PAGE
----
woman in mask checking smartphone (DimaBerlin/Shutterstock.com)

Social distancing policies have wider reach than expected

State and local governments’ social distancing policies not only influence behavior in their jurisdictions, but impact the health of communities far away, according to new research from MIT’s Social Analytics Lab at the MIT Initiative on the Digital Economy.

When it comes to encouraging people to keep their distance from others, the researchers found that social networking is often as important as geographic proximity in influencing behavior. Impressions people pick up about the pandemic from non-local social media or video conferencing sources can substantially alter their perception of the effectiveness of their local policies and even affect how they behave.  In fact, the researchers said in their paper, digital social influences “may be even more relevant to the spread of COVID-19 as shelter-in-place orders have increased our reliance on digital connections.”

The researchers collected massive amounts of data on shelter-in-place and business closure policies, daily readings from 62,000 weather stations and county-level population demographics from the census. They combined that information with digital trace mobility data from more than 27 million smartphones and the Facebook mobile connections of 220 million users to estimate the “geographic and social network spillovers” created by local social distancing policies. These spillovers could imply that uncoordinated policies across regions either socially and geographically connected could lead to substantial health and economic consequences.

Building a model allowed the team to estimate “the direct effect of social distancing policies on local mobility, the indirect effects of other governments’ social distancing policies on local mobility, and the mediation of these effects by social influence and geographic proximity across the entire United States,” they wrote.

“In other words,” the researchers said, “it is not only the policy decisions of geographically proximate states that affect outcomes in a focal state, but also the communities to which that state is socially connected through communication technology.”

For example, the researchers demonstrated that New York’s shelter in place orders affected social distancing in Florida despite the distance separating the two states. New Hampshire’s policies affected behavior in adjacent Massachusetts, despite it being a small state.  

Combining interdependence estimates with state population levels could allow officials to estimate the states whose social distancing policies would contribute to the greatest reductions in mobility across the rest of the country, the researchers suggested. More specifically, they said, “results from this model also suggest that 36% of a state’s geographic and social peer states implementing shelter in place policies is as effective at reducing mobility as the focal state implementing its own shelter in place policy.”

When the researchers calculated the inefficiency created by states failing to coordinate in the face of social and geographic spillovers, they found total welfare was reduced by almost 70%.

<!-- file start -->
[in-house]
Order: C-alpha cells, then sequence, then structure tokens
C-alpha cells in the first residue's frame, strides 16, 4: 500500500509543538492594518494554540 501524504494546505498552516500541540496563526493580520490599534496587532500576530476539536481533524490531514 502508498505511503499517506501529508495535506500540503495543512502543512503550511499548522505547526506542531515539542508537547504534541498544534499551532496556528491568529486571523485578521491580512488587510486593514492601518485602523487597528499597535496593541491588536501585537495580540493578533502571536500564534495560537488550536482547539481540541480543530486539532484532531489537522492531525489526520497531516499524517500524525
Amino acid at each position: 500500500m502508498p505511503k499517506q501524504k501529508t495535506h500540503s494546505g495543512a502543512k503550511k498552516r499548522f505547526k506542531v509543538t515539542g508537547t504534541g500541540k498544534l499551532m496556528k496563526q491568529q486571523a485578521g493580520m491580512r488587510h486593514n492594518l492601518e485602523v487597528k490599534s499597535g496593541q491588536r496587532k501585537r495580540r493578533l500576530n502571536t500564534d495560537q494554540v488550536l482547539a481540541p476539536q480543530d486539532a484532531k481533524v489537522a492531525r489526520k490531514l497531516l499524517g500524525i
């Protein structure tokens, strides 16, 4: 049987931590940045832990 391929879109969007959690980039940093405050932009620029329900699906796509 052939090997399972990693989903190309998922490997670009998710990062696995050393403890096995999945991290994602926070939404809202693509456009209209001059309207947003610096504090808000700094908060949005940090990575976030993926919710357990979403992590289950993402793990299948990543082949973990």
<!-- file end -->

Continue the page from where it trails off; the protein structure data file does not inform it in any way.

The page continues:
“When spillovers are high, states’ policies diverge, with one state, for example, having to compensate for the neglect of another state’s loose restrictions by imposing even stricter, more costly policies than necessary to achieve their desired immobility targets,” the researchers said. States that coordinate their policies, on the other, hand reap benefits from social and geographic spillovers that make it easier for them to reach their social distancing policy targets. The spillovers “essentially provide ‘free treatments’ as the cooperative behaviors of peer states positively influence social distancing behaviors in focal states,” they said.

"There have been many calls for a coordinated national pandemic response in the U.S. and around the world, but little hard evidence has quantified this need," said Sinan Aral, director of the MIT Initiative on the Digital Economy and a corresponding author of the study in a statement. "When we analyzed the data, we were shocked by the degree to which state policies affected outcomes in other states, sometimes at great distances. Travel and social influence over digital media make this pandemic much more interdependent than we originally thought. Our results suggest an immediate need for a nationally coordinated policy across states, regions and nations around the world," he added.

About the Author

Susan Miller is executive editor at GCN.

Over a career spent in tech media, Miller has worked in editorial, print production and online, starting on the copy desk at IDG’s ComputerWorld, moving to print production for Federal Computer Week and later helping launch websites and email newsletter delivery for FCW. After a turn at Virginia’s Center for Innovative Technology, where she worked to promote technology-based economic development, she rejoined what was to become 1105 Media in 2004, eventually managing content and production for all the company's government-focused websites. Miller shifted back to editorial in 2012, when she began working with GCN.

Miller has a BA and MA from West Chester University and did Ph.D. work in English at the University of Delaware.

Connect with Susan at smiller@gcn.com or @sjaymiller.

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